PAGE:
The knees are the second thing to go...
May 3, 2006 6:25 AM   Subscribe

Best knee braces for backpacking on the Appalachian Trail in New Hampshire?

44 years old, male. 6'2" tall. 188 lbs. and on my way to "ideal" (per doctor) weight of 180 lbs. Use trekking poles religiously. Last year at 210 lbs. I suffered a lot of strain and pain in my knees during 4 days in the White Mountains over strenuous terrain. Had a knee brace (Ace?), but am very interested in others' experiences good and bad.
posted by ZenMasterThis to Sports, Hobbies, & Recreation (5 answers total)
First, I salute your stats. Mine are similar (38, 6'2.5" but more than just 8lbs of the ideal 180 *:^) and I've been doing a ton of hiking in the past three months for the Lukemia & Lymphoma Society's Hike for Discovery. We've been doing our training hikes in Pennsylvania and we hit the AT quite a bit (and you *know* when you're on the AT in PA).

I guess my first question would be: what type of poles and hiking shoes are you using? I use a set of anti-shock Leki's that have made all the difference in terms of support. I found that they help the upper body take the strain off the legs/knees way better than "standard" poles. If you aren't using the anti-shock ones, first try these out.

Since you are doing decent hikes, I'm betting you know how important the footwear part is as well, but have you looked into using different hiking boots that may provide more overall support and cushioning? If you are just using hiking shoes, moving up to a full boot may help with side-stability enough (along with the anti-shock poles) to take sufficient strain off the knees.

I had to wear a knee brace for a while (after an accident) and it made hiking more annoying than comfortable. I tried all that were available @ CVS/Walgreens/etc. There may be more custom "sport" braces that I'm not aware of, though.

One thing that I'm pretty sure has helped me is that I augment the hiking with cycling. I'm no Lance Armstrong, but I started with comfort bike and now switch between that and a mid-grade roadster. It has really strengthened my legs/knees and no amount of standing/walking/hiking I manage to get in causes any distress.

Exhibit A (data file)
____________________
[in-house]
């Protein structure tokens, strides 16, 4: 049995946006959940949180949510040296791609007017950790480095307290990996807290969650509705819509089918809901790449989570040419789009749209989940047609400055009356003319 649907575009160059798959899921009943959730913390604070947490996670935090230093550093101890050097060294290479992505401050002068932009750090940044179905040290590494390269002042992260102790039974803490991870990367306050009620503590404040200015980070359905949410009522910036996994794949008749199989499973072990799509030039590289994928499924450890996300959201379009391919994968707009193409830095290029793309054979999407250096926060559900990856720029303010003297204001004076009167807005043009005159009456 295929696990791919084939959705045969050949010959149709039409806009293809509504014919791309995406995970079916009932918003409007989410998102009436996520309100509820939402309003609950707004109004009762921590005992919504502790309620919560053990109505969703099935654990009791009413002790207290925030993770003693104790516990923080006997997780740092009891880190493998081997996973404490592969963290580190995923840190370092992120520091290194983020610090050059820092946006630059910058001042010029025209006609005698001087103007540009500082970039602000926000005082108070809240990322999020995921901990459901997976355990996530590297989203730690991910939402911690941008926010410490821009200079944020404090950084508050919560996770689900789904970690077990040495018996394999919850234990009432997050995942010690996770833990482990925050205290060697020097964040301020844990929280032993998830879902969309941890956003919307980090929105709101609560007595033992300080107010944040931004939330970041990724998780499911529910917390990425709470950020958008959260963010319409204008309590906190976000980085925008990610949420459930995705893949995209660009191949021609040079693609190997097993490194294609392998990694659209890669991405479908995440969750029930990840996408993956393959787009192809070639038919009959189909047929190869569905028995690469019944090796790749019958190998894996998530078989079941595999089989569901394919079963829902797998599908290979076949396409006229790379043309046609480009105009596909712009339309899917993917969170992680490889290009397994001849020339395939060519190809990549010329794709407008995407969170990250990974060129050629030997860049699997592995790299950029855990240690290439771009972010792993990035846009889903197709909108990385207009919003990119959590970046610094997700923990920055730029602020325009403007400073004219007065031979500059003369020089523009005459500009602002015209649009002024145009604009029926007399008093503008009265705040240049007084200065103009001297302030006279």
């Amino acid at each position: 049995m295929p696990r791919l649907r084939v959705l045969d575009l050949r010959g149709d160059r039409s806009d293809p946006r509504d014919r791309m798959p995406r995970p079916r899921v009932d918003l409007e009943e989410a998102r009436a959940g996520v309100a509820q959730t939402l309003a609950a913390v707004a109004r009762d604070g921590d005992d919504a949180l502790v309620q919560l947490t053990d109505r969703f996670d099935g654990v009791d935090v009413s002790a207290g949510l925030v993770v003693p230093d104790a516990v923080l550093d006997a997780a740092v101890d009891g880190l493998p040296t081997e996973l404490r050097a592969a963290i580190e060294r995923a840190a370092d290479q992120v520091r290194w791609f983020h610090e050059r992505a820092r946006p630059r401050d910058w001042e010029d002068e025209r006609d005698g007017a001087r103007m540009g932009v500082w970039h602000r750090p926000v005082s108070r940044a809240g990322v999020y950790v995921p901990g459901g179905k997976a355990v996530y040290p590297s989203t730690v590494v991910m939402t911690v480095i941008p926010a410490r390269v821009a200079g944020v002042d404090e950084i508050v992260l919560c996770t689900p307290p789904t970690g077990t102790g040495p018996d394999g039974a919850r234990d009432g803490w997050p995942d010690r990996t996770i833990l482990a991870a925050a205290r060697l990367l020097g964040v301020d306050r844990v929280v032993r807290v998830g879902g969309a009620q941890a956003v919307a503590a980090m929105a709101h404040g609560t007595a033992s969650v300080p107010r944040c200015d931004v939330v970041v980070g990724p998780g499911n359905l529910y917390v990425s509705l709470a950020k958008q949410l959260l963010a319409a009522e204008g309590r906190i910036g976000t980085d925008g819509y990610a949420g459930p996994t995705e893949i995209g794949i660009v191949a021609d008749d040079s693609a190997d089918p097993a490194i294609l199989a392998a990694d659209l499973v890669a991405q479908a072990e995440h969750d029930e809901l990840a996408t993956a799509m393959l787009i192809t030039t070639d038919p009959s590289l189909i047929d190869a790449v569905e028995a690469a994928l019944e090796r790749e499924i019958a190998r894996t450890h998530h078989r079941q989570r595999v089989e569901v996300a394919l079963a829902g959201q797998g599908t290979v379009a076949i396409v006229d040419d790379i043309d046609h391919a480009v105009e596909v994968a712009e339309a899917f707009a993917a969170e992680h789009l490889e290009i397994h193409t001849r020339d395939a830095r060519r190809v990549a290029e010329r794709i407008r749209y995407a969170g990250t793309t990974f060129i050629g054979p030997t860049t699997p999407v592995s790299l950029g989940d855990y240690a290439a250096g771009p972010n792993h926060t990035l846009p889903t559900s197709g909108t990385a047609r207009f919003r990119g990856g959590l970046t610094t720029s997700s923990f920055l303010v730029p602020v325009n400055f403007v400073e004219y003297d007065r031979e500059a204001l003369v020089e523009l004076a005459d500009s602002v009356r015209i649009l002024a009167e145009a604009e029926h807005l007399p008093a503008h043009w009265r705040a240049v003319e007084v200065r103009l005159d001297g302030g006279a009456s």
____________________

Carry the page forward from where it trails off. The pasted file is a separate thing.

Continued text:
Finally, while efficacy varies in folks, I also find that supplementing my diet with glucosamine/chondroitin has made joint pain in general a thing of the past.

So, while I can't give you any real advice on the knee brace front, hopefully at least some of this mini-tome was somewhat useful...
posted by hrbrmstr at 8:12 AM on May 3, 2006

Response by poster: hrbrmstr: thanks. I do use anti-shock poles and real hiking boots. Also use the glucosamine/chondroitin. Could bike more.
posted by ZenMasterThis at 8:38 AM on May 3, 2006

I feel your pain-- at least in memory. When I was hiking the Appalachian Trail in New Hampshire, one of the local counterparts of Sherpas, a very strong young man carrying a 90(!) lb. pack of supplies for one of the lodges which could only be reached on foot, told me that many trails there had been built by the WPA in the wake of the Great Depression. Instead of making the trails along paths already established by humans and animals, which were often some yards below the ridge line on the lee side on relatively level ground with gentle up and down grades, they built them directly on the ridge top, out of quarried stone blocks 6 to 12in. on a side. Those ridge tops were very ragged. Hiking them was like endless irregular stadium stairs. The 10 miles I put in that day was the most punishing hike I have ever done. My knees took a week to recover.

So, are you absolutely determined to do the Trail...there?
posted by jamjam at 9:21 AM on May 3, 2006

Response by poster: Hiking with some friends, same as last year.
posted by ZenMasterThis at 9:54 AM on May 3, 2006

I've also had very bad knee pain from hiking. What got me sorted was a hip abductor exercise as follows: Lying on the side with the bottom leg bent, top leg straight, lift the top leg toward the ceiling and lower slowly. (source)

I did this to exhaustion a few times a week and the pain was gone like magic. I can't swear to cause and effect but I think it must have helped. Good luck.
posted by exogenous at 11:54 AM on May 3, 2006

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